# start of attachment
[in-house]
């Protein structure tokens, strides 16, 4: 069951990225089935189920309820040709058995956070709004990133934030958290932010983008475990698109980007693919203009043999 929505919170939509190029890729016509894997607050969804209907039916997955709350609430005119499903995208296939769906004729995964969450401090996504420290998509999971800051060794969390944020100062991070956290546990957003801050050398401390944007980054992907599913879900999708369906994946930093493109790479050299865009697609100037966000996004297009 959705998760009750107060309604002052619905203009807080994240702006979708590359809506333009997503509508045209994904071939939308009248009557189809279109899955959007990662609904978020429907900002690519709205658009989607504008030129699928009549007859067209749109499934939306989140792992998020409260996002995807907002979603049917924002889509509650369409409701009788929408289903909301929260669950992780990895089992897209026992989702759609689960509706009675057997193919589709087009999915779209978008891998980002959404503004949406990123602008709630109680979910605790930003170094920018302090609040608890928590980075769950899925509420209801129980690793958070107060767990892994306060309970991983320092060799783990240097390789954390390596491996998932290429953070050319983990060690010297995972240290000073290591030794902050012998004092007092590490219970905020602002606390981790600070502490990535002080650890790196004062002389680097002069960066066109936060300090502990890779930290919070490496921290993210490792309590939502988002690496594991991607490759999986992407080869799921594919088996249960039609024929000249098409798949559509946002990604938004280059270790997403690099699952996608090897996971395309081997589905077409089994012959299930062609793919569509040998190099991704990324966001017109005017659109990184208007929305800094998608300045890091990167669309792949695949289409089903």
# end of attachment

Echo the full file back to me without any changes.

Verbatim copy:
[in-house]
């Protein structure tokens, strides 16, 4: 069951990225089935189920309820040709058995956070709004990133934030958290932010983008475990698109980007693919203009043999 929505919170939509190029890729016509894997607050969804209907039916997955709350609430005119499903995208296939769906004729995964969450401090996504420290998509999971800051060794969390944020100062991070956290546990957003801050050398401390944007980054992907599913879900999708369906994946930093493109790479050299865009697609100037966000996004297009 959705998760009750107060309604002052619905203009807080994240702006979708590359809506333009997503509508045209994904071939939308009248009557189809279109899955959007990662609904978020429907900002690519709205658009989607504008030129699928009549007859067209749109499934939306989140792992998020409260996002995807907002979603049917924002889509509650369409409701009788929408289903909301929260669950992780990895089992897209026992989702759609689960509706009675057997193919589709087009999915779209978008891998980002959404503004949406990123602008709630109680979910605790930003170094920018302090609040608890928590980075769950899925509420209801129980690793958070107060767990892994306060309970991983320092060799783990240097390789954390390596491996998932290429953070050319983990060690010297995972240290000073290591030794902050012998004092007092590490219970905020602002606390981790600070502490990535002080650890790196004062002389680097002069960066066109936060300090502990890779930290919070490496921290993210490792309590939502988002690496594991991607490759999986992407080869799921594919088996249960039609024929000249098409798949559509946002990604938004280059270790997403690099699952996608090897996971395309081997589905077409089994012959299930062609793919569509040998190099991704990324966001017109005017659109990184208007929305800094998608300045890091990167669309792949695949289409089903």